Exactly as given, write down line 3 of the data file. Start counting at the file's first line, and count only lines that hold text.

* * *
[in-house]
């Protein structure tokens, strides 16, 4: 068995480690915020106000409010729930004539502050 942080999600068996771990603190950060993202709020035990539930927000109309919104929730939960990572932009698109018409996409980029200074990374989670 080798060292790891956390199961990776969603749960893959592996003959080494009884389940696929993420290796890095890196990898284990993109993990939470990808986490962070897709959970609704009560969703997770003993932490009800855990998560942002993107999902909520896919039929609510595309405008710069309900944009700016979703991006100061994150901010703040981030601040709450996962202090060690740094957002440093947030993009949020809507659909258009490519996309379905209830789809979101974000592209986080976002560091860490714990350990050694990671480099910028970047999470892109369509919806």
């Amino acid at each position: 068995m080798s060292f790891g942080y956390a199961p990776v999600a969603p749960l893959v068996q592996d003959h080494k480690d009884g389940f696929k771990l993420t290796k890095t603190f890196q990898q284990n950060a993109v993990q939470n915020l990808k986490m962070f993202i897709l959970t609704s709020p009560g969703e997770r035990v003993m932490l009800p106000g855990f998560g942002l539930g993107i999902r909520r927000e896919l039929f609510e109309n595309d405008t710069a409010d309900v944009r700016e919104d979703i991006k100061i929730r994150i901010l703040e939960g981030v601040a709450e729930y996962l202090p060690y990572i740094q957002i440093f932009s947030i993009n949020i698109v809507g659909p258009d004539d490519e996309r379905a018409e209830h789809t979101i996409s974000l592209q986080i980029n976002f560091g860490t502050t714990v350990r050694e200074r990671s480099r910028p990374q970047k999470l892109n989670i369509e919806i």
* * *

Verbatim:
């Amino acid at each position: 068995m080798s060292f790891g942080y956390a199961p990776v999600a969603p749960l893959v068996q592996d003959h080494k480690d009884g389940f696929k771990l993420t290796k890095t603190f890196q990898q284990n950060a993109v993990q939470n915020l990808k986490m962070f993202i897709l959970t609704s709020p009560g969703e997770r035990v003993m932490l009800p106000g855990f998560g942002l539930g993107i999902r909520r927000e896919l039929f609510e109309n595309d405008t710069a409010d309900v944009r700016e919104d979703i991006k100061i929730r994150i901010l703040e939960g981030v601040a709450e729930y996962l202090p060690y990572i740094q957002i440093f932009s947030i993009n949020i698109v809507g659909p258009d004539d490519e996309r379905a018409e209830h789809t979101i996409s974000l592209q986080i980029n976002f560091g860490t502050t714990v350990r050694e200074r990671s480099r910028p990374q970047k999470l892109n989670i369509e919806i």